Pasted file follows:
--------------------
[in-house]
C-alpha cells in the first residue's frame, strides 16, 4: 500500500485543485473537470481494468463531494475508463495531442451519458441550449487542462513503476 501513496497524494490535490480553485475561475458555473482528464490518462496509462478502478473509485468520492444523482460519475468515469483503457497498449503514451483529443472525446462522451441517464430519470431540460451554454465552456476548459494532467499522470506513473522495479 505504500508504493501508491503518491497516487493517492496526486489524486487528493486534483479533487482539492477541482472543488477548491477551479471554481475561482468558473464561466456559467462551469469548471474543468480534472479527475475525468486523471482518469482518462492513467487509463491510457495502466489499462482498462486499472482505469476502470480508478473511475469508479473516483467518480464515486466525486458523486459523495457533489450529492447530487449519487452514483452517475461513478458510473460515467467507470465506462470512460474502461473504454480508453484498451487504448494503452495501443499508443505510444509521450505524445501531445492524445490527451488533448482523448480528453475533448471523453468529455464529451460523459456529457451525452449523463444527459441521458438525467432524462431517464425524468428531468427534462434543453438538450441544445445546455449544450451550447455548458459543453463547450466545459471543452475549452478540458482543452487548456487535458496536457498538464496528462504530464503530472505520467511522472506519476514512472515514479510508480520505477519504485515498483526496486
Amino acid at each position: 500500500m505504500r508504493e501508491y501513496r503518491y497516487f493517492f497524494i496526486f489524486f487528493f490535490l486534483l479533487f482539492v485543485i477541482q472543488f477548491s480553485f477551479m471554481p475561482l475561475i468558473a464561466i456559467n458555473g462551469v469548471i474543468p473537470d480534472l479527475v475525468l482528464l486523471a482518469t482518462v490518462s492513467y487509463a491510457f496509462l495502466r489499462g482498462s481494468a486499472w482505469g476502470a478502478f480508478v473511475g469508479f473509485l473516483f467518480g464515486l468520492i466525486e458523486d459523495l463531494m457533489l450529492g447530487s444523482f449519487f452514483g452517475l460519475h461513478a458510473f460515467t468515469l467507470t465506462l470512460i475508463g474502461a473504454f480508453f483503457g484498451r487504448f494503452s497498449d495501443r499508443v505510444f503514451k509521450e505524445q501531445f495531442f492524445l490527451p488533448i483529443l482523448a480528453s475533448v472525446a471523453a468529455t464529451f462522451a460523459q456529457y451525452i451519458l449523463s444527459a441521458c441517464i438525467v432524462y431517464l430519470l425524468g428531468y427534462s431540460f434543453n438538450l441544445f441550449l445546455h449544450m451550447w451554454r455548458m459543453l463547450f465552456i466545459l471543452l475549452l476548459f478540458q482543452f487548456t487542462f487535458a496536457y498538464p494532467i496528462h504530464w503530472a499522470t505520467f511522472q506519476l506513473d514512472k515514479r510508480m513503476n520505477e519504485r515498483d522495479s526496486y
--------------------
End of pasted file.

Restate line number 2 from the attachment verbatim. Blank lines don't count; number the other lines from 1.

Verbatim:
C-alpha cells in the first residue's frame, strides 16, 4: 500500500485543485473537470481494468463531494475508463495531442451519458441550449487542462513503476 501513496497524494490535490480553485475561475458555473482528464490518462496509462478502478473509485468520492444523482460519475468515469483503457497498449503514451483529443472525446462522451441517464430519470431540460451554454465552456476548459494532467499522470506513473522495479 505504500508504493501508491503518491497516487493517492496526486489524486487528493486534483479533487482539492477541482472543488477548491477551479471554481475561482468558473464561466456559467462551469469548471474543468480534472479527475475525468486523471482518469482518462492513467487509463491510457495502466489499462482498462486499472482505469476502470480508478473511475469508479473516483467518480464515486466525486458523486459523495457533489450529492447530487449519487452514483452517475461513478458510473460515467467507470465506462470512460474502461473504454480508453484498451487504448494503452495501443499508443505510444509521450505524445501531445492524445490527451488533448482523448480528453475533448471523453468529455464529451460523459456529457451525452449523463444527459441521458438525467432524462431517464425524468428531468427534462434543453438538450441544445445546455449544450451550447455548458459543453463547450466545459471543452475549452478540458482543452487548456487535458496536457498538464496528462504530464503530472505520467511522472506519476514512472515514479510508480520505477519504485515498483526496486